A plant whose seeds divide into two seed lobes, or cotyledons, in germinating.
( dye-cottle- ee-don) [Gk. di, double, two + kotyledon, a cup-shaped hollow] A member of the class of flowering plants having two seed leaves, or cotyledons, among other distinguishing features; often abbreviated as dicot.
A plant with two cotyledons or seed leaves, netted leaf venation, and branched tap roots. Floral parts occur in groups of 4 or 5.
a flowering plant whose embryo has two (rarely more) cotyledons (seed leaves). cf. monocotyledon.
Flowering plant with two 'seed leaves' on seedling plants
Also called dicot. An angiosperm which has two cotyledons (seed leaves). Mature dicotyledons develop leaves with a branching network of veins, in contrast to monocotyledons which normally have parallel veins. African Violets are dicotyledons.
A type of plant that has two embryonic leaves within the seed. More than three-quarters of all flowering plants are dicotyledons.
Major subdivision of the angiosperm containing the great majority of flowering plants, characterized by the presence of two seed leaves, or cotyledon in the embryo, which is usually surrounded by an endosperm. They generally have broad leaves with netlike veins.
plants with two seed leaves (usually broadleaf plants)
flowering plant with two cotyledons; the stem grows by deposit on its outside
The majority of flowering plants in which the leaf veins are typically branched.
Plant with two leaves at germination
Flowering plants are separated into two classes: Magnoliopsida (dicotyledons) and Liliopsida (monocotyledons). All "dicots" are in the class Magnoliopsida and generally have 2 cotyledons (seed leaves that provide nourishment to the developing seedling), netted veins and flower parts in 4 or 5s.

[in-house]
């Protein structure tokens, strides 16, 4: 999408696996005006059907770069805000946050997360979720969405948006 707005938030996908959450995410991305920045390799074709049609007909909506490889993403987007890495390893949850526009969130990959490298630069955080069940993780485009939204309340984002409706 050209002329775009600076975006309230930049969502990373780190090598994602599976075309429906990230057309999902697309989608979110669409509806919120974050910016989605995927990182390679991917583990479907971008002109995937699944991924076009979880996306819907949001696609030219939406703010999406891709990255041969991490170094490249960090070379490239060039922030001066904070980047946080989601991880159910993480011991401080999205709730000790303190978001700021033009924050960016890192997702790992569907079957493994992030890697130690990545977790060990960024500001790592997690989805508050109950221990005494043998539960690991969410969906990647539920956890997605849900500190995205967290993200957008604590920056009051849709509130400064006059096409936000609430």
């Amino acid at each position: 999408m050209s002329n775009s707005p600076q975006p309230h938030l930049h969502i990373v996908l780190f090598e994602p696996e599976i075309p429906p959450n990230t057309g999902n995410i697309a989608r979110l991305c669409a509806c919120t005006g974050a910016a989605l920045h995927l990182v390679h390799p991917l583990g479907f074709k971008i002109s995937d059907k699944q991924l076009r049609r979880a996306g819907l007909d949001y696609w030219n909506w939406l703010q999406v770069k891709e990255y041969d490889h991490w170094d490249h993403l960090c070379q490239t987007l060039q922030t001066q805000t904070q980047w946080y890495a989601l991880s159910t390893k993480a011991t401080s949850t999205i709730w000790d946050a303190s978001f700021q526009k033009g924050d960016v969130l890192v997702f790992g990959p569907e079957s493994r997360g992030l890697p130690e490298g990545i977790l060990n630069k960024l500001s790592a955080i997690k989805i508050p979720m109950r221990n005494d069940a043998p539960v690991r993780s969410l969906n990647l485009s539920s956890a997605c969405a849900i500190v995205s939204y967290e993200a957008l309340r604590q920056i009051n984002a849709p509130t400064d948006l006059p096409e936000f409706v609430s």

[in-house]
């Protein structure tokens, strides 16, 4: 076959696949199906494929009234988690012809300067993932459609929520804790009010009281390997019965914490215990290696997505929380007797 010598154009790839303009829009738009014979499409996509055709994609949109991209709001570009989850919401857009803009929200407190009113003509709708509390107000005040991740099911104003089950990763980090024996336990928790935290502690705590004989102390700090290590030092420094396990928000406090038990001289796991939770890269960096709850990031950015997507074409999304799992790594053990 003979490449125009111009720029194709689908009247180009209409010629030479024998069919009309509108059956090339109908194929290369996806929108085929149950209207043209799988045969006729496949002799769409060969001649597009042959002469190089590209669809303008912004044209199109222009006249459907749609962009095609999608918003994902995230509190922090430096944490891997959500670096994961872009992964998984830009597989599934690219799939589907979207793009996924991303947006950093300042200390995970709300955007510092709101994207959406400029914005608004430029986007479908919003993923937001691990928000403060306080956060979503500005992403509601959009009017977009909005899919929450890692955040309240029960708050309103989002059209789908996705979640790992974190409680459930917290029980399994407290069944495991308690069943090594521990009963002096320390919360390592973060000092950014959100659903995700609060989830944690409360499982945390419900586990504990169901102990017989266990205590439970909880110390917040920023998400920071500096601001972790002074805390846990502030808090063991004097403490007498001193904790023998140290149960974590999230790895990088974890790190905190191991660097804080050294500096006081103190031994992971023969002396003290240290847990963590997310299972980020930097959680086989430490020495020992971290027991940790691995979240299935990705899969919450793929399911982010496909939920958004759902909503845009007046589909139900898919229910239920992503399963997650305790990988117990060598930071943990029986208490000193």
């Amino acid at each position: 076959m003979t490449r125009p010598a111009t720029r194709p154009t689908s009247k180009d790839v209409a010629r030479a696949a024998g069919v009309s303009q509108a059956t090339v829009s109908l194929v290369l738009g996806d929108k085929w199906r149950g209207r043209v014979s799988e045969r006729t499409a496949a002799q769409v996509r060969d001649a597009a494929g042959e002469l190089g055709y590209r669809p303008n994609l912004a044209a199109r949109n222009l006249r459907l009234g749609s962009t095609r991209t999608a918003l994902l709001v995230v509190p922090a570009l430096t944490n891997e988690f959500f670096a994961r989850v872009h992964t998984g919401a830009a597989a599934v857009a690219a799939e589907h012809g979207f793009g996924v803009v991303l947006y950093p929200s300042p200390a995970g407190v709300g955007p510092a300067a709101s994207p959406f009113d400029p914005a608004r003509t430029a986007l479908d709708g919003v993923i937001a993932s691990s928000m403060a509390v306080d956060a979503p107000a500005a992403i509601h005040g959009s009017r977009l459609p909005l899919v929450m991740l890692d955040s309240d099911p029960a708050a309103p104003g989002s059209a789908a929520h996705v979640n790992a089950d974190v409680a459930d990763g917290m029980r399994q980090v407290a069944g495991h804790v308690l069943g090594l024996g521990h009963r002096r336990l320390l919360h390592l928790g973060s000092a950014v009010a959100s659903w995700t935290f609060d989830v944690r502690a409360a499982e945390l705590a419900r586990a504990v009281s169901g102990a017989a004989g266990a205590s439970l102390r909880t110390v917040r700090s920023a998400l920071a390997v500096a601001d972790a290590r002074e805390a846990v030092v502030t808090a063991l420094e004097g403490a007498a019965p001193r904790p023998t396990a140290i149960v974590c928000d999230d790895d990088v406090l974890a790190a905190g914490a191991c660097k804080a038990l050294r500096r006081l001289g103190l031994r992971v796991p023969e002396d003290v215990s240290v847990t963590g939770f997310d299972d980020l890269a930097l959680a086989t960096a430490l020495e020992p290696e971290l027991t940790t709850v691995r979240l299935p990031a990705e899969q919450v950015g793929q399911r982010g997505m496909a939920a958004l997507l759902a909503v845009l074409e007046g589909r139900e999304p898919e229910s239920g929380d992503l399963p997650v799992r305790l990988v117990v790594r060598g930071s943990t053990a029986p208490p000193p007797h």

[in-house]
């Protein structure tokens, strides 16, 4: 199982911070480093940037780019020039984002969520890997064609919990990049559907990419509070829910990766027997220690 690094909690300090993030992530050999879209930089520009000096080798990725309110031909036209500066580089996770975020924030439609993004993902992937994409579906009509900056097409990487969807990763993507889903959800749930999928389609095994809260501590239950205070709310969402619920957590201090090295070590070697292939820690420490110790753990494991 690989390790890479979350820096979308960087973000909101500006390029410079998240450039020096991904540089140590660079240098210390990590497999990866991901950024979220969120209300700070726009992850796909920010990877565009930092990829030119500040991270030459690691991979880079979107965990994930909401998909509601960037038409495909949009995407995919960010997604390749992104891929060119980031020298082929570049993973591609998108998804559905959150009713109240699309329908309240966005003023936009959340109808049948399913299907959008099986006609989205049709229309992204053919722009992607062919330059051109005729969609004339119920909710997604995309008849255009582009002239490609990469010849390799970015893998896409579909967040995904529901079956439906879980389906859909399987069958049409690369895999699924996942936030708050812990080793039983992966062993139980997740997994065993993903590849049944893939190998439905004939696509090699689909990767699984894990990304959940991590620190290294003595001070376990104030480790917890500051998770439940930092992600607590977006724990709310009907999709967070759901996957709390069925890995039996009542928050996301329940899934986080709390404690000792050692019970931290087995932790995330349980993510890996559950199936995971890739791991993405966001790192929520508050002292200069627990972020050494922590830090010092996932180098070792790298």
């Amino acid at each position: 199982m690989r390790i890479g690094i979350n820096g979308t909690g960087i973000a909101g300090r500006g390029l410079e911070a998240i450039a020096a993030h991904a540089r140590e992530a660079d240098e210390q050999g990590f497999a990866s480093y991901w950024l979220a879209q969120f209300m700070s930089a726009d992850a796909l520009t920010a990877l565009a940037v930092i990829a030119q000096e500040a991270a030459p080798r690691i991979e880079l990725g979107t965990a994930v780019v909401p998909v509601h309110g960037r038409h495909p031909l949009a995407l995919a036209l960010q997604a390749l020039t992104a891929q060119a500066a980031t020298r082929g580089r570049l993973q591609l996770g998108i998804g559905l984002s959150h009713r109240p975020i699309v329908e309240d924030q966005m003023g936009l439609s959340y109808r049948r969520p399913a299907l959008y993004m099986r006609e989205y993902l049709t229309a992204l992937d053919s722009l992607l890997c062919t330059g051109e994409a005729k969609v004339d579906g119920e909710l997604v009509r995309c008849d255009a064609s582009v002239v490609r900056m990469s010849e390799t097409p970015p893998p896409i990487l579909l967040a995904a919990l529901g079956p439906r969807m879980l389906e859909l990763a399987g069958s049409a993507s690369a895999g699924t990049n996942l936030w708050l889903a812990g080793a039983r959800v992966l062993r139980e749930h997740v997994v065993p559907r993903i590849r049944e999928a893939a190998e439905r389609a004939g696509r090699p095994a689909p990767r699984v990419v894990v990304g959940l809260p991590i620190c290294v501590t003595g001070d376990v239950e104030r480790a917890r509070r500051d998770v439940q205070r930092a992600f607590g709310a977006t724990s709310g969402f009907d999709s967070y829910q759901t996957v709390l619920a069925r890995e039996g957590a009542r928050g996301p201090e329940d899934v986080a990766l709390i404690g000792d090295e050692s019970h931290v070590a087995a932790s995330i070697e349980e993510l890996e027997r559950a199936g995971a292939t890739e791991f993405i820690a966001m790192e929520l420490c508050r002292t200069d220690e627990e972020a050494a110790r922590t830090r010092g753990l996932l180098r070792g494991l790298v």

a plant of one of the two major groups of flowering plants (Angiosperms), characterised by a seed with two seed leaves (cotyledons)
A plant having two cotyledons or seed leaves. (dicotyledonous, adj.) Compare with monocotyledon.
A plant whose embryo has two cotyledons; a dicot.
One of the classes of flowering plants, characterized by the presence of two seed leaves in the young plant, and by net-veined, often broad leaves, in mature plants. Includes deciduous trees.
di kot i le don One of two great divisions of Angiosperms, having two seed leaves or cotyledons (Greek di- twice, and cotyledon)
A broad category of plant: those with two seedling Ivs; (all plants in this book apart from the monocots and ferns). Parent Term: Plant_types Difficulty Level
A member of one of the two classes of flowering plants, distinguished by having seedlings with usually a pair of seedling leaves (cotyledons) and commonly with floral parts in fours or fives, leaves with net venation and ability to form wood by secondary (cambial) cell division within the tissues.
Those flowering plants with a pair of first leaves or cotyledons at germination.
A subclass of the flowering plants ( Angiosperms). Named for having two seed leaves ( cotyledons) they tend to have broad leaves, netlike veins in the leaves, flower parts usually in fours or fives, a ring of primary vascular bundles in the stem, and a taproot system. Also known as Dicot. Most North Country flowering plants are dicots. See Monocotyledon.
Dicotyledons or "dicots" is a name for a group of flowering plants whose seed typically contains two embryonic leaves or cotyledons. There are around 199,350 species within this group http://www.redlist.org/info/tables/table1. Flowering plants that are not dicotyledons are monocotyledons, typically having one embryonic leaf.